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Australia's Rare Mountain Pygmy-Possum

Humans can be such a problem for native wildlife. We build roads over wildlife trails so we can zoom down to the ski fields, not worrying about the native casualties that get squashed along the way.  But humans can also be the solution - as we have been with the endangered Mountain Pygmy-possum (Burramys parvus). There are possibly only a few thousand of these amazing animals left in the wild. They live in the snow-covered alpine and subalpine regions of New South Wales and Victoria, above 1400 metres. They are the only Australian mammals found here and nowhere else.
Mountain Pygmy-possum
For most of the year male and female possums live separate lives scurrying among rook crevices, boulder fields and alpine shrubs. Adult females live in the best locations on rocky slopes. Males live further down the hill. Come breeding time, these males make the hazardous trek across the roadways, attempting to avoid all the human-made obstacles in their way. Only when they have made it to the other side of the roadway can they consider scurrying up the hills to find the waiting females. It’s a wonder they have any energy to mate at all!

When the ski runs are covered in snow they are compacted by all the skiing. Luckily humans have realised the problem. They haven't diverted the roadways or ski runs but they have done the next best thing. They have constructed rocky tunnels under the roadway and under some of the ski runs, so love-struck male possums can migrate between residences with relative safety. Once breeding season is over and the young are weaned, it is back down the hill for the males, battling with mechanical contraptions again, to the safety of their home range.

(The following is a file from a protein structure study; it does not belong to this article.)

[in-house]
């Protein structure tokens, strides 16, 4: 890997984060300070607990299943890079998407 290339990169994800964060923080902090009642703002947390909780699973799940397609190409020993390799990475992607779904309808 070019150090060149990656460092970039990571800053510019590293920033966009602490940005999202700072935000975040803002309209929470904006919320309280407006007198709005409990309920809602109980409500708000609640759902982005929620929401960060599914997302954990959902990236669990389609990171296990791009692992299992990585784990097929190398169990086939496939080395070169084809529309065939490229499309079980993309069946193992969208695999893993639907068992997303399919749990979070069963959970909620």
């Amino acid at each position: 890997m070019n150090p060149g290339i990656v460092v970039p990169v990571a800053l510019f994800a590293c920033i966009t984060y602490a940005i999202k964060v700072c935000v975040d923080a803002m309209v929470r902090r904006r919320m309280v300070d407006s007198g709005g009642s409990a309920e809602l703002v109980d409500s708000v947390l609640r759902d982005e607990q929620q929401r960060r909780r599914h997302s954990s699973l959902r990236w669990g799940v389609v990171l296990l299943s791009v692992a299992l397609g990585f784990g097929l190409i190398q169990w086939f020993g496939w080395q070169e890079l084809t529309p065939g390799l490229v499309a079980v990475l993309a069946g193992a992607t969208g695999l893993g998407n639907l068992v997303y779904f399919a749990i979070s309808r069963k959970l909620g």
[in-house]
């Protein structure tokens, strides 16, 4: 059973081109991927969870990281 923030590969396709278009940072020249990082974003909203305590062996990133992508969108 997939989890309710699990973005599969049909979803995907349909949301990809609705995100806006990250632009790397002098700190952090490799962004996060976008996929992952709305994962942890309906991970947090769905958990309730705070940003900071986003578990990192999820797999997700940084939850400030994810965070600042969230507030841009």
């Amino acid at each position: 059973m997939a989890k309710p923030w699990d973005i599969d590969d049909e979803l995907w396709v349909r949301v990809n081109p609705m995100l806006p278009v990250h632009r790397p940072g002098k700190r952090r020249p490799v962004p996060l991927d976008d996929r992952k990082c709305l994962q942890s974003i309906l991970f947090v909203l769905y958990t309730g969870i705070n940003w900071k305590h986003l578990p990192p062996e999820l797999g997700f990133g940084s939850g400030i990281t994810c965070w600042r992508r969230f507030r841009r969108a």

The Mountain Pygmy-possum is often mistaken for a mouse. You don’t want to kill a native animal, so how do you tell the difference? The possum’s second and third toes are joined, unlike a mouse’s, but the most obvious difference is its curly tail. This tail has an essential task. It is prehensile, which means it can grasp things, like the thin-stemmed grasses that the possum uses for nest building. The possum’s sharp premolar teeth on the side of the mouth are large and grooved, just right for cutting these grasses. They are also great for eating hard-shelled seeds and insects.

More than half of the possum's diet is invertebrate such as beetles and caterpillars. It especially likes the energy-rich Bogong Moth (Agrotis infusa), which is the main part of its diet during spring and summer. 

The Bogong Moth is a sweet morsel for the possum. In spring, this small brown moth migrates annually from its breeding grounds on the western slopes and plains and spends summer dormant (or resting) among rocks and boulders of the alpine peaks. Most moths are found on the mountain peaks and this is where the possums must travel to get their food.

It also eats fruits and seeds, especially from the Mountain Plum Pine. This plant is very sensitive to fire and can take decades to recover from a bushfire. In 2011 a large bushfire in Kosciuszko National Park caused problems for the possum’s diet and also affected much of the plant cover that it uses to hide from predators.

During winter the possum hibernates, going into a state of inactivity or torpor. It slows down its breathing and heartbeat, and reduces its body temperature to 2 degrees Celsius. That’s how it saves energy: This requires a good cover of insulating snow, at least 1 metre. The possum is torpid for up to 20 days when it is very cold. Then it wakes for less than a day, maybe eating from its storage supplies, before once again resuming its ‘sleep’. This cycle goes on for up to seven months. The Mountain Pygmy-possum is the only marsupial that hibernates

Being a fat Mountain Pygmy-possum is very important. A fat possum has lots of stored energy which will sustain them through the winter food shortage. In springtime, after hibernation, the possum might weigh about 40 grams but by wintertime they might weigh more than 80 grams. This possum is also a great hoarder. During winter it uses not only the energy stored in its body, but it can also eat from its hidden store of seeds and nuts. It is the only known Australian marsupial to do this.
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